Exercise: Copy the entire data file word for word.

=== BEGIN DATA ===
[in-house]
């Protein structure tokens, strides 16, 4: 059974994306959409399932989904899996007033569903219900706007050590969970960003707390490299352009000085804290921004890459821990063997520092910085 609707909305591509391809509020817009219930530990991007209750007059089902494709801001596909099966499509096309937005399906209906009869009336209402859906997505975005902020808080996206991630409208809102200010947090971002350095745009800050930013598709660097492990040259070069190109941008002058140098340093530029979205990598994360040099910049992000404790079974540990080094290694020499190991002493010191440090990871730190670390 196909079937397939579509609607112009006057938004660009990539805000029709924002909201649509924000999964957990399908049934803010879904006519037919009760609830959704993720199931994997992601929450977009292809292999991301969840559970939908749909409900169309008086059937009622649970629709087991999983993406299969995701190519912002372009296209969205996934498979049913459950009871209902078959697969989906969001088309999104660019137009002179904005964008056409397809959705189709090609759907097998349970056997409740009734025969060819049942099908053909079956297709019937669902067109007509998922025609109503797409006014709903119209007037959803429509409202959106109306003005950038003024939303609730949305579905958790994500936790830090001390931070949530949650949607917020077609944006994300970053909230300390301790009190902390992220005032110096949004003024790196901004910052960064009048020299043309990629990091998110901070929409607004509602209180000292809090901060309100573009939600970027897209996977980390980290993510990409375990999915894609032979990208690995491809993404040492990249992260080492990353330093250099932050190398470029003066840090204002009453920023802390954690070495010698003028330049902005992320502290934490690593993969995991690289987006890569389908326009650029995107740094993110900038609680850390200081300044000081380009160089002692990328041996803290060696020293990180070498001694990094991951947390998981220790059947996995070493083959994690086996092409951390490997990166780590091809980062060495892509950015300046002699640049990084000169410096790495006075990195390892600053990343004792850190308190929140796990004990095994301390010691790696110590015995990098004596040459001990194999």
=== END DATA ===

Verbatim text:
[in-house]
């Protein structure tokens, strides 16, 4: 059974994306959409399932989904899996007033569903219900706007050590969970960003707390490299352009000085804290921004890459821990063997520092910085 609707909305591509391809509020817009219930530990991007209750007059089902494709801001596909099966499509096309937005399906209906009869009336209402859906997505975005902020808080996206991630409208809102200010947090971002350095745009800050930013598709660097492990040259070069190109941008002058140098340093530029979205990598994360040099910049992000404790079974540990080094290694020499190991002493010191440090990871730190670390 196909079937397939579509609607112009006057938004660009990539805000029709924002909201649509924000999964957990399908049934803010879904006519037919009760609830959704993720199931994997992601929450977009292809292999991301969840559970939908749909409900169309008086059937009622649970629709087991999983993406299969995701190519912002372009296209969205996934498979049913459950009871209902078959697969989906969001088309999104660019137009002179904005964008056409397809959705189709090609759907097998349970056997409740009734025969060819049942099908053909079956297709019937669902067109007509998922025609109503797409006014709903119209007037959803429509409202959106109306003005950038003024939303609730949305579905958790994500936790830090001390931070949530949650949607917020077609944006994300970053909230300390301790009190902390992220005032110096949004003024790196901004910052960064009048020299043309990629990091998110901070929409607004509602209180000292809090901060309100573009939600970027897209996977980390980290993510990409375990999915894609032979990208690995491809993404040492990249992260080492990353330093250099932050190398470029003066840090204002009453920023802390954690070495010698003028330049902005992320502290934490690593993969995991690289987006890569389908326009650029995107740094993110900038609680850390200081300044000081380009160089002692990328041996803290060696020293990180070498001694990094991951947390998981220790059947996995070493083959994690086996092409951390490997990166780590091809980062060495892509950015300046002699640049990084000169410096790495006075990195390892600053990343004792850190308190929140796990004990095994301390010691790696110590015995990098004596040459001990194999």